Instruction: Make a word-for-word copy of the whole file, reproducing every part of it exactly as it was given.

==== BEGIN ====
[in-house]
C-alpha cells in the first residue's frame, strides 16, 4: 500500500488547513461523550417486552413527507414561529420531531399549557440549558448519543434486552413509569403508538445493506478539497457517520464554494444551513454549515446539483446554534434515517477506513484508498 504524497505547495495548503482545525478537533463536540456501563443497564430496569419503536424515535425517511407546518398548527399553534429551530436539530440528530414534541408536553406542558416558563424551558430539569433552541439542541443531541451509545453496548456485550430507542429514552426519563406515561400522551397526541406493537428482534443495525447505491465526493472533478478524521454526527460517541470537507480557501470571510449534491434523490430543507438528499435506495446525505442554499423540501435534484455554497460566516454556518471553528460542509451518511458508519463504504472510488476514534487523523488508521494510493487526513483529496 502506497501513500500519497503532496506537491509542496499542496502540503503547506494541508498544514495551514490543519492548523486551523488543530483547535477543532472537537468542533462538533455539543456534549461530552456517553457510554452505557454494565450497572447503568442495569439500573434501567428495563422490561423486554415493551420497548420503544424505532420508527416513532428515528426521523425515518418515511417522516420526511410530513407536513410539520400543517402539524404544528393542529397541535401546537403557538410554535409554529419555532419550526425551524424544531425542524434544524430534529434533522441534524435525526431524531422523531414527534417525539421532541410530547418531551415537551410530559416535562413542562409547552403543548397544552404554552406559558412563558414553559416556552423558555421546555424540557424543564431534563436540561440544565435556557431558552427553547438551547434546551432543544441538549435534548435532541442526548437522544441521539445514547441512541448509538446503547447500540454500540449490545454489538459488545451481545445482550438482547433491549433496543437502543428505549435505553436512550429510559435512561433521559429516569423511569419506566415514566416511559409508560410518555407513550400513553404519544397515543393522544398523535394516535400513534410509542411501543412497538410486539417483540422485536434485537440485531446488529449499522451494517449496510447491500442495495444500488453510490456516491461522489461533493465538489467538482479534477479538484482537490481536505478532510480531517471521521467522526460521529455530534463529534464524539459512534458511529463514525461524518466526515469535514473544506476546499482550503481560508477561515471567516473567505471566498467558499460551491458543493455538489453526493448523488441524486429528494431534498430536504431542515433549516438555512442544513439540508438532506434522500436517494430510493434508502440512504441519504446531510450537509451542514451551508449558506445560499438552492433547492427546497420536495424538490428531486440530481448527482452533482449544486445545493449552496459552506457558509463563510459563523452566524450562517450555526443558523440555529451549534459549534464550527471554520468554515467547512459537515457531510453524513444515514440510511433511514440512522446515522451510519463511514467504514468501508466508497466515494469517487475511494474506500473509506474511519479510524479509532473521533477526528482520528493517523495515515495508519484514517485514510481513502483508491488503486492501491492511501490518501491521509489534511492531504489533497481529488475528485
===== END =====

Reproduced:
[in-house]
C-alpha cells in the first residue's frame, strides 16, 4: 500500500488547513461523550417486552413527507414561529420531531399549557440549558448519543434486552413509569403508538445493506478539497457517520464554494444551513454549515446539483446554534434515517477506513484508498 504524497505547495495548503482545525478537533463536540456501563443497564430496569419503536424515535425517511407546518398548527399553534429551530436539530440528530414534541408536553406542558416558563424551558430539569433552541439542541443531541451509545453496548456485550430507542429514552426519563406515561400522551397526541406493537428482534443495525447505491465526493472533478478524521454526527460517541470537507480557501470571510449534491434523490430543507438528499435506495446525505442554499423540501435534484455554497460566516454556518471553528460542509451518511458508519463504504472510488476514534487523523488508521494510493487526513483529496 502506497501513500500519497503532496506537491509542496499542496502540503503547506494541508498544514495551514490543519492548523486551523488543530483547535477543532472537537468542533462538533455539543456534549461530552456517553457510554452505557454494565450497572447503568442495569439500573434501567428495563422490561423486554415493551420497548420503544424505532420508527416513532428515528426521523425515518418515511417522516420526511410530513407536513410539520400543517402539524404544528393542529397541535401546537403557538410554535409554529419555532419550526425551524424544531425542524434544524430534529434533522441534524435525526431524531422523531414527534417525539421532541410530547418531551415537551410530559416535562413542562409547552403543548397544552404554552406559558412563558414553559416556552423558555421546555424540557424543564431534563436540561440544565435556557431558552427553547438551547434546551432543544441538549435534548435532541442526548437522544441521539445514547441512541448509538446503547447500540454500540449490545454489538459488545451481545445482550438482547433491549433496543437502543428505549435505553436512550429510559435512561433521559429516569423511569419506566415514566416511559409508560410518555407513550400513553404519544397515543393522544398523535394516535400513534410509542411501543412497538410486539417483540422485536434485537440485531446488529449499522451494517449496510447491500442495495444500488453510490456516491461522489461533493465538489467538482479534477479538484482537490481536505478532510480531517471521521467522526460521529455530534463529534464524539459512534458511529463514525461524518466526515469535514473544506476546499482550503481560508477561515471567516473567505471566498467558499460551491458543493455538489453526493448523488441524486429528494431534498430536504431542515433549516438555512442544513439540508438532506434522500436517494430510493434508502440512504441519504446531510450537509451542514451551508449558506445560499438552492433547492427546497420536495424538490428531486440530481448527482452533482449544486445545493449552496459552506457558509463563510459563523452566524450562517450555526443558523440555529451549534459549534464550527471554520468554515467547512459537515457531510453524513444515514440510511433511514440512522446515522451510519463511514467504514468501508466508497466515494469517487475511494474506500473509506474511519479510524479509532473521533477526528482520528493517523495515515495508519484514517485514510481513502483508491488503486492501491492511501490518501491521509489534511492531504489533497481529488475528485